Global temperatures set to break records in next 5 years: WMO report

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New Delhi: In a recent update by the World Meteorological Organization (WMO), it is projected that global temperatures will reach record levels in the next five years.


This surge is primarily attributed to the accumulation of heat-trapping greenhouse gases and the emergence of an El Niño weather pattern. The WMO report indicates a 66 percent likelihood that the average annual global temperature from 2023 to 2027 will exceed 1.5°C above pre-industrial levels for at least one year.

Additionally, there is a 98 percent probability that at least one of the next five years, as well as the entire five-year period, will be the warmest ever recorded.

Meanwhile in a separate meeting, the Secretary-General of the United Nations (UN), António Guterres, addressed the urgency of the climate crisis during the Austrian World Summit in Vienna.


He emphasized that while the tools necessary to combat climate change are available, time is of the essence. Guterres urged swift and decisive action to accelerate efforts in combating climate change.

He acknowledged the overwhelming nature of the climate crisis and highlighted the disproportionate impact it has on marginalized communities, as global heating is projected to reach 2.8°C by the end of the century.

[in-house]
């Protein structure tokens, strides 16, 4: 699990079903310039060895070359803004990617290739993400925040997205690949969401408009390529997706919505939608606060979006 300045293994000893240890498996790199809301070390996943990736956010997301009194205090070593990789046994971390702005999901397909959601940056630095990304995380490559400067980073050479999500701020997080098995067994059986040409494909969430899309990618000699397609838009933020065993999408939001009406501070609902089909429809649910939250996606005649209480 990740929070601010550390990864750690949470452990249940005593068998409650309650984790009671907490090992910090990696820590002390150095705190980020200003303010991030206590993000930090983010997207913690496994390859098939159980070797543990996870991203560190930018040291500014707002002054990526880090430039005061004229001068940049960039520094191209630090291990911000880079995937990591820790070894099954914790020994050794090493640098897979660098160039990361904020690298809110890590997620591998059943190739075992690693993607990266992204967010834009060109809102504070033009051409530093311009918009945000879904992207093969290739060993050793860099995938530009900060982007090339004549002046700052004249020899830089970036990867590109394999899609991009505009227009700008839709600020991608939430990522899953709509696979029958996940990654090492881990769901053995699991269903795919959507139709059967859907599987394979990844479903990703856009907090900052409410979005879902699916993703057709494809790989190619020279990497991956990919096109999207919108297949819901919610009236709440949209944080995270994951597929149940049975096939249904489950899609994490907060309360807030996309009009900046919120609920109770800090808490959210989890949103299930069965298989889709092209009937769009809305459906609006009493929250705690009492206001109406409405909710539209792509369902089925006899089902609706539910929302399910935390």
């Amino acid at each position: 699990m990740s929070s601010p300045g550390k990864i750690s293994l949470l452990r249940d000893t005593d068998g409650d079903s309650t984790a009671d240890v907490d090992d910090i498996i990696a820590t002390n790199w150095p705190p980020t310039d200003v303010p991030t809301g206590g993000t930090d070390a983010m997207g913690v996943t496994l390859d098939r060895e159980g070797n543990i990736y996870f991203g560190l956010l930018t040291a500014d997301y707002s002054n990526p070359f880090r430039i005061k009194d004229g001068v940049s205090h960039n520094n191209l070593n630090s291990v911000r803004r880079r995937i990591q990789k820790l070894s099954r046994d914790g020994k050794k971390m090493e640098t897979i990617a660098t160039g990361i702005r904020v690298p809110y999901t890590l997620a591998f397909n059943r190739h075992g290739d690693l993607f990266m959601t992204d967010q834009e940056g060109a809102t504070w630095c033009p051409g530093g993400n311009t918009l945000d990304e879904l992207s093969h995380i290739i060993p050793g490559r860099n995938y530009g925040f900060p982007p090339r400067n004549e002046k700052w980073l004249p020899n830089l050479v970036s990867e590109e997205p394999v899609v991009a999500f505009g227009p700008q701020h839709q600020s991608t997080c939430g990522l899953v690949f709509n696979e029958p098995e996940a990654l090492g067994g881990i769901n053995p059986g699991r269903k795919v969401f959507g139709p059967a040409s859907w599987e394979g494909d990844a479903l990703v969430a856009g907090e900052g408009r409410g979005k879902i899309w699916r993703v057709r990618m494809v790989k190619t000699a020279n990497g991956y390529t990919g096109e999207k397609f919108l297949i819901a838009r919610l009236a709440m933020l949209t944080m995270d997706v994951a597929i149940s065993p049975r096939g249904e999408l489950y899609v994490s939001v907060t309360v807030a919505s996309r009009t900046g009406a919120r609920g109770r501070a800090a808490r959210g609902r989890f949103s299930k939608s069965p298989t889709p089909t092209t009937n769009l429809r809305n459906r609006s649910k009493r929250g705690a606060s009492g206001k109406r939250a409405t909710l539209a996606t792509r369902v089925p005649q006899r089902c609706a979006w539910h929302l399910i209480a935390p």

Guterres emphasized the possibility of limiting global temperature rise to 1.5°C, citing the Intergovernmental Panel on Climate Change's findings, but stressed the need for a substantial increase in climate action worldwide.


To achieve the goal of limiting temperature rise, Guterres called upon all governments to expedite their net-zero commitments, considering their respective capabilities and responsibilities.

Developed countries were urged to aim for net-zero emissions as close to 2040 as possible while emerging economies should strive for a similar target as close to 2050 as possible.

Guterres highlighted the importance of immediate emissions reductions, transparency, and accountability in achieving net-zero emissions, cautioning against relying on carbon credits, shadow markets, or questionable accounting practices.

The Acceleration Agenda put forth by the UN Secretary-General also emphasized the necessity of climate justice. This entails restructuring the priorities and business models of multilateral development banks to facilitate the flow of trillions of dollars in private finance toward the green economy.

Additionally, developed countries were urged to fulfil their financial commitments to support developing nations. Guterres emphasized the need to operationalize the loss and damage fund and replenish the Green Climate Fund to effectively address the consequences of climate change.